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Palladium hits record as supply shortage deepens on auto demand

Metal reaches record high on outlook for supply deficit.
Image: Bloomberg

Spot palladium surged to a record high on bets that rebounding economies will fuel automaker demand, deepening supply shortfalls of the precious metal.

Palladium, used in catalytic converters to curb emissions in gasoline-powered vehicles, rose as much as 4.8% to $2 895.96 an ounce on Wednesday, surpassing the previous record set in February 2020. Prices have climbed more than 17% this year, building on five straight annual gains.

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The palladium market has been in a production deficit for several years, and tighter pollution standards in Europe and China are spurring demand for the metal from automakers. Disruptions at Russian mines run by MMC Norilsk Nickel PJSC, the world’s largest producer, have added to supply concerns.

”It’s a confluence of factors that’s driving palladium,” said Tai Wong, head of metals derivatives at BMO Capital Markets. “Fundamentally, there’s going to be a material deficit this year and automakers need to restock.”

Palladium, on its way to a third straight monthly gain, has also benefited from the outlook for low interest rates and quickening global growth. Federal Reserve Chairman Jerome Powell reiterated his dovish stance on US monetary policy last week, and US and Chinese economic reports recently have buoyed optimism.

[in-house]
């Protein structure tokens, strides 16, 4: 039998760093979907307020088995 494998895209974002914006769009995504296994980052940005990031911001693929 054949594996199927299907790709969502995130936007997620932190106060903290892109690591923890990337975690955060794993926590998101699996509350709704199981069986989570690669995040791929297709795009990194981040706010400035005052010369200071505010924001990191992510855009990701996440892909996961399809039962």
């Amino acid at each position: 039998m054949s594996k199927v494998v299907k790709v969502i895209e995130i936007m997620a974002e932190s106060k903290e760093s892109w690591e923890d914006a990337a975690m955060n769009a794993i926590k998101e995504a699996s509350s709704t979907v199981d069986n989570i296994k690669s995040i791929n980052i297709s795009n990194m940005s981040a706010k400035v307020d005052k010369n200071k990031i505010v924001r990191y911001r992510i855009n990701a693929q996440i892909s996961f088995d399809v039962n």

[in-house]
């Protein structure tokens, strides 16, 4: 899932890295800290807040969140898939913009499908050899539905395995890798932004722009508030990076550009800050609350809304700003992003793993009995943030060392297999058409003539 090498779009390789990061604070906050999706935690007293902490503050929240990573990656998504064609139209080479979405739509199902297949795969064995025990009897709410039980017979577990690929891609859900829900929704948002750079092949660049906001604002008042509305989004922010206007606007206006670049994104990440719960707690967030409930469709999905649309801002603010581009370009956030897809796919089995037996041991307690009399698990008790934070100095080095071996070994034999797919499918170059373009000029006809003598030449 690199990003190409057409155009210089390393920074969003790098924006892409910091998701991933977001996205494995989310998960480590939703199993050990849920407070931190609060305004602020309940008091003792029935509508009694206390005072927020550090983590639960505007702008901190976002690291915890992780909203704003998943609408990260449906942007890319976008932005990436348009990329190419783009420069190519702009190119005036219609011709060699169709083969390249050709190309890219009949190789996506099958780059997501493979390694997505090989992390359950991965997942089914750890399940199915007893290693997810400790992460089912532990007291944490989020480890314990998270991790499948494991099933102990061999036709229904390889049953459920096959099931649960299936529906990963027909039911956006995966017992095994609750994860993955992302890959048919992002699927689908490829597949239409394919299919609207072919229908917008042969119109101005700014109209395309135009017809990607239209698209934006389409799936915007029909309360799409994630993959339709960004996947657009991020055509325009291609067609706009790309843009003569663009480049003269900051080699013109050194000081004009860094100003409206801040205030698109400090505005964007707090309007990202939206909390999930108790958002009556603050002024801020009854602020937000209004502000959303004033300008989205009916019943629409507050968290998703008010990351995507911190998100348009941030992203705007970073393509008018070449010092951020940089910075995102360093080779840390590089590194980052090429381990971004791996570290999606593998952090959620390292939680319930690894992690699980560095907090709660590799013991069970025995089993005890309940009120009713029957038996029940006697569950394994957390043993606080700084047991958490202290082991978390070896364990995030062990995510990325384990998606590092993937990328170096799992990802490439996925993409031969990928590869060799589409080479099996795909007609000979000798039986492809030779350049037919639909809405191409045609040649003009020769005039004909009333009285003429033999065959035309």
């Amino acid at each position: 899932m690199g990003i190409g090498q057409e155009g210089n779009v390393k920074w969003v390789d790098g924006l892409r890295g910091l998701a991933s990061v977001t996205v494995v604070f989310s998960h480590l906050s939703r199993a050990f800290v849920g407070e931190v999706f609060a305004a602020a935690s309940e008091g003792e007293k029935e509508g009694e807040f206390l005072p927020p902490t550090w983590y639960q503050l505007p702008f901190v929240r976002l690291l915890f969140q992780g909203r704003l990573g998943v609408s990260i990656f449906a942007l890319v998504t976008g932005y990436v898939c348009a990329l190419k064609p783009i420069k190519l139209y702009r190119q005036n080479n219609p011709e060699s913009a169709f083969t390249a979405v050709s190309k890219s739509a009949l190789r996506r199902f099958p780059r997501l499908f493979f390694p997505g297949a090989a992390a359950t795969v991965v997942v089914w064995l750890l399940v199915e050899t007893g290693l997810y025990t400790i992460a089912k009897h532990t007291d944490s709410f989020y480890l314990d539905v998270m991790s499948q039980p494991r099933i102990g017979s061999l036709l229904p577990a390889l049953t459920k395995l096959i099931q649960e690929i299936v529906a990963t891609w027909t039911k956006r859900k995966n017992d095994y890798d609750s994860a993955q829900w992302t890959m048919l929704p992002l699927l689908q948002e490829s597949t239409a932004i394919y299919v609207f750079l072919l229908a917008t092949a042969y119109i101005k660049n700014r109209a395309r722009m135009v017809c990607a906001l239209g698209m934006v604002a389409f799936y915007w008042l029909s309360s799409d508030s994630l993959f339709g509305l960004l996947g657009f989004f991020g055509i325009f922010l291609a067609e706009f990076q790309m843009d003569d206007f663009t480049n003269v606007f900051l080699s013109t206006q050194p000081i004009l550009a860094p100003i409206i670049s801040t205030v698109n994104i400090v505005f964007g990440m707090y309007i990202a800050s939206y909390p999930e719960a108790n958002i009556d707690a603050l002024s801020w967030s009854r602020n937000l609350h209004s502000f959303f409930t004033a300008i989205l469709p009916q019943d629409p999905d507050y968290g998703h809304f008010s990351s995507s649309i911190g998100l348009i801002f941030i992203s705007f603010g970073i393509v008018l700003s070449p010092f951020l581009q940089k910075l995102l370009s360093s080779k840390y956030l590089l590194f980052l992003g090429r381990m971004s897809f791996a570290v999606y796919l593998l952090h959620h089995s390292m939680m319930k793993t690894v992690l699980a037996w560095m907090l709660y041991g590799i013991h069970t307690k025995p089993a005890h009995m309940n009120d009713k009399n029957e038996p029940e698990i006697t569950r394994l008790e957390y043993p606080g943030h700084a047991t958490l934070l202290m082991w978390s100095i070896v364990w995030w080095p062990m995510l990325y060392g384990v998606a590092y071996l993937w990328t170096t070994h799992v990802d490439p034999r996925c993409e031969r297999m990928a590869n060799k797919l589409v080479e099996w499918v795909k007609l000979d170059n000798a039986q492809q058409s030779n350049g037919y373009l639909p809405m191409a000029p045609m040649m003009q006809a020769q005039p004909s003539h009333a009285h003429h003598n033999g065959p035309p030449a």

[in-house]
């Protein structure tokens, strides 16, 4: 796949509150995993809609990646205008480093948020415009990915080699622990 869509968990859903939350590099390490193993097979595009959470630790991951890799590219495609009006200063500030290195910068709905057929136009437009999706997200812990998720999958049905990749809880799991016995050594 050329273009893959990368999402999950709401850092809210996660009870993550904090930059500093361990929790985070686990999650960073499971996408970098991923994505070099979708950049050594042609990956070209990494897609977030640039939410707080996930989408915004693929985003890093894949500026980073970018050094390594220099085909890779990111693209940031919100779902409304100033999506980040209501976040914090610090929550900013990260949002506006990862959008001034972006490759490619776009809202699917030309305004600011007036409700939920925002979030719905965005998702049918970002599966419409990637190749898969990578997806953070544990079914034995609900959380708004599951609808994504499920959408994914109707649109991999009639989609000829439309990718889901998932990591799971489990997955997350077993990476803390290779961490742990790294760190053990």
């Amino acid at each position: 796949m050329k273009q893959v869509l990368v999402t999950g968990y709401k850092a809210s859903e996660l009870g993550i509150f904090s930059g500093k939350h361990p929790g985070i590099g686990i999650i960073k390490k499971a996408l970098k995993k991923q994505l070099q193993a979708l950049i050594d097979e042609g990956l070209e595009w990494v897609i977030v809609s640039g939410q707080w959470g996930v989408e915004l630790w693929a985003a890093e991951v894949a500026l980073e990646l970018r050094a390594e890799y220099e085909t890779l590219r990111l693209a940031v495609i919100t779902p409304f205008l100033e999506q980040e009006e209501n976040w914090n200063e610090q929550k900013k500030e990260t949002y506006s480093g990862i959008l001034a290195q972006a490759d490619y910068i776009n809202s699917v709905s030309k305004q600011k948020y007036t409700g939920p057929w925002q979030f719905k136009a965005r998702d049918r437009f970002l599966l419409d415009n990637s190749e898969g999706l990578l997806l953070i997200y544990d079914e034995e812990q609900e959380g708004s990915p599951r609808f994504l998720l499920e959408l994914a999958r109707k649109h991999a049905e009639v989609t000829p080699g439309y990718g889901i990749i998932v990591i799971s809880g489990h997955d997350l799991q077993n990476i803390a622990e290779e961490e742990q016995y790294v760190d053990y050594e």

“There is nothing but tailwinds behind palladium at the moment,” said Jay Tatum, portfolio manager at Valent Asset Management. “With a global economic recovery on the way and the anticipated increase auto production speaking in favour of palladium, what are the chances that it is lower in three to four months?”

Analysts expect automakers that slowed production amid a global semiconductor shortage to restock supplies in the second half of this year and next year, adding to the bullish view.

The “‘catch up’ when chip supply recovers and auto stocks are rebuilt will be significant,” Citigroup Inc. analysts including Oliver Nugent said in a note. “This will be bullish for palladium physical balances especially.” It is likely that speculative buying prices this recovery ahead of time, they said.

Nornickel increased production of platinum and palladium in the first quarter even as two of its biggest Arctic mines fought flooding that forced the Russian mining company to lower annual targets.

Spot palladium rose 4.3% to $2 879.86 an ounce at 2:14 p.m. in New York. Futures for June delivery on the Nymex gained 4.3% to settle at $2 875.60 an ounce. Other precious metals also advanced. Gold climbed as much as 1.1%, touching a seven-week high and is trading at $1 792.35 an ounce, while silver rose for a second straight day. Platinum also gained.

–With assistance from Ranjeetha Pakiam.

© 2021 Bloomberg


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Brilliant brilliant brilliant!!! Let the money keep flowing into South Africa. Soon tourism will be back and we’ll be super booming! Great time to have any investments into South Africa.

Excellent news for our PMG – both Platinum and Palladium are in demand for new technologies including Toyota’s long term strategy of Hybrids rather than pure EV!

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